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Toronto: This Eco-Incentive Can Net You $50,000 – And Then Some

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The roof depicted in this photo is not a White Eco-Roof

The roof depicted in this photo is not a White Eco-Roof

Earning Green from Going Green

With just over three decades until 2050, the year Toronto must make good on its pledge to lower its greenhouse gas emissions by 80%, it seems the city has decided to pull out all the stops in order to entice Torontonians to get on the “go green” bandwagon.

Adopted by city council in 2009, the Eco-Roof Incentive Plan is what many consider to be the foundation of Toronto’s aggressive environmental recovery strategy; a strategy that not only aims to make Toronto a source of inspiration for other municipalities looking to reduce their carbon footprint, but also one that rewards citizens who commit to making their city a better place.

You might not think it, but part of going “green” actually means going white; at least as far as your roof is concerned.

White Eco-Roofs: What Are They?

A white (or cool) eco-roof is a roofing system (that can be installed by any number of qualified roofing contractors) the goal of which is to reflect the Sun’s solar radiation, and thus heat, away from a building.

Conventional roofing materials like asphalt or steel absorb the Sun’s heat, which in turn radiates down into the building, causing air conditioning units to work harder than they need to in an effort to continuously churn out the cool air that makes our homes and offices a blessed oasis from the brutal heat of a summer sun.

A cool-roof does just the opposite; rather than absorbing the heat of the Sun, it reflects a greater portion of it back into the sky, a process known as thermal emissivity. The less solar radiation is absorbed, the less the Sun’s impact will be on the ambient temperature of the building – making the environment both in and out of the building more pleasant.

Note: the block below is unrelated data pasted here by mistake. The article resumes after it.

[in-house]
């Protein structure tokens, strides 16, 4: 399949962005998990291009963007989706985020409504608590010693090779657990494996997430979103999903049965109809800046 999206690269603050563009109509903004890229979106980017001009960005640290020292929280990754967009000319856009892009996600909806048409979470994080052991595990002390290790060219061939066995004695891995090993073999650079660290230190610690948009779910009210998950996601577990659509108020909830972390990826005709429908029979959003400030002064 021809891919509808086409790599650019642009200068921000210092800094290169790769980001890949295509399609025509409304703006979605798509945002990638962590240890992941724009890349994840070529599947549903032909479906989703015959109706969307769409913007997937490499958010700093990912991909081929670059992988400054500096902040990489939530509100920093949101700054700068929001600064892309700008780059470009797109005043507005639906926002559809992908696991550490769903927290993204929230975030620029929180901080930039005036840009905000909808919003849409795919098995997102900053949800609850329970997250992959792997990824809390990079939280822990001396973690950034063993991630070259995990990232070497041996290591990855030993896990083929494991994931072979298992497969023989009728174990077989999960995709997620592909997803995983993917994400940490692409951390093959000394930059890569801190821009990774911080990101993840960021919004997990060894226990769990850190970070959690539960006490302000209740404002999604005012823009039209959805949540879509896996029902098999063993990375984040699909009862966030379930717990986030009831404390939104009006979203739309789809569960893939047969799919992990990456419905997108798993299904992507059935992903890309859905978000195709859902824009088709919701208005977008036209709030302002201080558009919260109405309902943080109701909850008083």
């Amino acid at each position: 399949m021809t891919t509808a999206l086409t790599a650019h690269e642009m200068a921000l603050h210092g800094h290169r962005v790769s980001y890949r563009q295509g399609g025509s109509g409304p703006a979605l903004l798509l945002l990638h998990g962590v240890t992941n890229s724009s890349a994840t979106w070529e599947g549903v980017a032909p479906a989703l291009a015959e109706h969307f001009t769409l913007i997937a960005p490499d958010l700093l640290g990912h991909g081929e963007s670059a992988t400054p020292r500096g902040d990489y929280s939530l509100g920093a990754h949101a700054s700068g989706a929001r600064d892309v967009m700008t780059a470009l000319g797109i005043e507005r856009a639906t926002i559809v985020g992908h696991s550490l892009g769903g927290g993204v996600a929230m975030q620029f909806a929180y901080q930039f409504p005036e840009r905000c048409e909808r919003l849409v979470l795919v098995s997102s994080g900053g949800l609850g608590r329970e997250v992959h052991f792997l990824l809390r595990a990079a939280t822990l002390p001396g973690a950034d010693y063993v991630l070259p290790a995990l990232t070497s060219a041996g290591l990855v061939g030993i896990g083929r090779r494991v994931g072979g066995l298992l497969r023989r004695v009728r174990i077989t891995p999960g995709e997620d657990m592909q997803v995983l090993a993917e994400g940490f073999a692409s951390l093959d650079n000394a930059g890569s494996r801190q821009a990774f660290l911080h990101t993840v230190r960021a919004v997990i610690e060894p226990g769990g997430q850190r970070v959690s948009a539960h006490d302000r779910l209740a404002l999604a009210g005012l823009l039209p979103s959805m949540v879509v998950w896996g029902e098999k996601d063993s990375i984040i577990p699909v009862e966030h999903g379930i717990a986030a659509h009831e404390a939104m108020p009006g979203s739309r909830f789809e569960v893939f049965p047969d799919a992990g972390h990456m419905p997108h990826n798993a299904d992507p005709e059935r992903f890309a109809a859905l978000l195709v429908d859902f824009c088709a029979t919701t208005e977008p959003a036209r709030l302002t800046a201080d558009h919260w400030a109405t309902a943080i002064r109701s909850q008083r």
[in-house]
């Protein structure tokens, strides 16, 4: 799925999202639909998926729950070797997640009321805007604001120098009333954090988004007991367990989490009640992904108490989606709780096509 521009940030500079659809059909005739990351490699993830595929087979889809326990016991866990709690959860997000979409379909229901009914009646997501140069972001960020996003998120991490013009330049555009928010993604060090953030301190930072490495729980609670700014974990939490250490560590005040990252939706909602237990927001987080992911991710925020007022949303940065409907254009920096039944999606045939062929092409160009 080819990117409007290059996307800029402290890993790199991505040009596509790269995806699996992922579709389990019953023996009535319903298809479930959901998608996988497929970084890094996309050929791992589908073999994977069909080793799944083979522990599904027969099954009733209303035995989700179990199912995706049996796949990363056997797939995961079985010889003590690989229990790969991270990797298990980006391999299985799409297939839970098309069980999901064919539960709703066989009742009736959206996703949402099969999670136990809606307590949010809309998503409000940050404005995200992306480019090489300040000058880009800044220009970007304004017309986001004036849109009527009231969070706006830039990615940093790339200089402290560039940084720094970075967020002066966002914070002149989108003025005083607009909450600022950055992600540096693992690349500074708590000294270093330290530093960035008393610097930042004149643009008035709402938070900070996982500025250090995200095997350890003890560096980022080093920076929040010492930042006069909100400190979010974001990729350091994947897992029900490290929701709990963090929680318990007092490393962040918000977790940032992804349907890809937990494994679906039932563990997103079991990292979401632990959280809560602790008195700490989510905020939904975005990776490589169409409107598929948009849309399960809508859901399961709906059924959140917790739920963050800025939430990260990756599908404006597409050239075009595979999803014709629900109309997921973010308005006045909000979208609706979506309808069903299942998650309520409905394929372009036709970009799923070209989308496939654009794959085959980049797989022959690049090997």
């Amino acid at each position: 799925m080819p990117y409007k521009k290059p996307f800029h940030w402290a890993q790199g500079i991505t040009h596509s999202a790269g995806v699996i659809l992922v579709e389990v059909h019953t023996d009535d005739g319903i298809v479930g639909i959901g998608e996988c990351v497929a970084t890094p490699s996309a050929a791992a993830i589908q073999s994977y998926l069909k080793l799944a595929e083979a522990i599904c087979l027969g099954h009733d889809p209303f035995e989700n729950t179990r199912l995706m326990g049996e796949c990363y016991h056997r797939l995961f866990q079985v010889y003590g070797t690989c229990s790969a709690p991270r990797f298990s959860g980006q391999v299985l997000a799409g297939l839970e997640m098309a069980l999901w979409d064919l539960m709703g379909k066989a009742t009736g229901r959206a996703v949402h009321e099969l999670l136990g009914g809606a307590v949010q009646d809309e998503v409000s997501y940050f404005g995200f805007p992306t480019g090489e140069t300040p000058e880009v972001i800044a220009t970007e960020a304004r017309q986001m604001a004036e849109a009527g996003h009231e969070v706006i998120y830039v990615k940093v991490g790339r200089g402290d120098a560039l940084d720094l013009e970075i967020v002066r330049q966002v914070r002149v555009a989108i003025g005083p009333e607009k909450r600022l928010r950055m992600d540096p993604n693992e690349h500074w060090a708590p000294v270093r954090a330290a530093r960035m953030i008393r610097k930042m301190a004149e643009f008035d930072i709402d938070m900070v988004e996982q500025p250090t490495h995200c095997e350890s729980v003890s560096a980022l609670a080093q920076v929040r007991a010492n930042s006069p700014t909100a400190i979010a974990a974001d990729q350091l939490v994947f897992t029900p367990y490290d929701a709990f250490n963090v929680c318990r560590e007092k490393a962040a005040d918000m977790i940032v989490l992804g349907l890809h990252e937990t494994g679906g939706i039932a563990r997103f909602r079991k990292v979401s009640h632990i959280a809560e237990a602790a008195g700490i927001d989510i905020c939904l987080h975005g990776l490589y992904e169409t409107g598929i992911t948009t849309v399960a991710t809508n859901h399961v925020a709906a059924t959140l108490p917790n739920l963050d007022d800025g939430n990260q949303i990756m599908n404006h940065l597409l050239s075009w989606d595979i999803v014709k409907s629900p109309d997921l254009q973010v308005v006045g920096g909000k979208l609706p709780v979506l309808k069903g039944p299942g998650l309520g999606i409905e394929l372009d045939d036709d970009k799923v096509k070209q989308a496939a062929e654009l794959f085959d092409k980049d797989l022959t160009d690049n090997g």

A Cool Roof Doesn’t Always Mean a White Roof

Yes, your existing roof can be converted to a cool roof by either the application of a white coating or the installation of a thin watertight layer – but truth be told, there are many materials available on the market that won’t limit the style of your home. For instance, there are specially designed aluminums that have a high Solar Reflectivity Index (SRI) and yet have a dark pigmentation, meaning you can have the style of roof that will complement your home rather than take away from its aesthetic appeal.

The Benefits of Owning an Eco-Roof

If preserving the environment weren’t enough of an incentive to rethink your current roofing situation, the following may be of interest to you. Remember that incentive plan we alluded to a couple of paragraphs ago?

Under the Eco-Roof Incentive Plan, any resident converting their roof to an eligible cool roof can receive $2 – $5 per meter – up to a maximum of $50,000 – for their efforts; and that’s just the tip of the benefits iceberg. Government financial incentives aside, there are a few additional perks that you might want to consider:

  • Reduces cooling costs: A cool roof will keep your utility bills down as it will require less cooling from your A/C unit
  • Air conditioning units last longer: Believe it or not, cranking the A/C all summer long can significantly reduce the lifespan of your unit.
  • Preserve air quality: With fewer cooling systems running, there are fewer greenhouse gases being pumped into the air; making urban spaces more enjoyable to use

The year 2050 may see many innovative things come to pass; new technologies that we can scarce imagine now will make our lives infinitely easier. One thing is for certain however; our actions today will impact our tomorrow – so join the green revolution Toronto!

Have you already joined the green revolution? How have you made your home more green? Have you taken advantage of any “green” incentives offered to homeowners?


  1. January 21, 2016


    This sounds like a great incentive. Too bad we don’t like in Ontario 🙁 I can’t complain though, our hydro bill has decreased since Hydro Quebec installed different meters.

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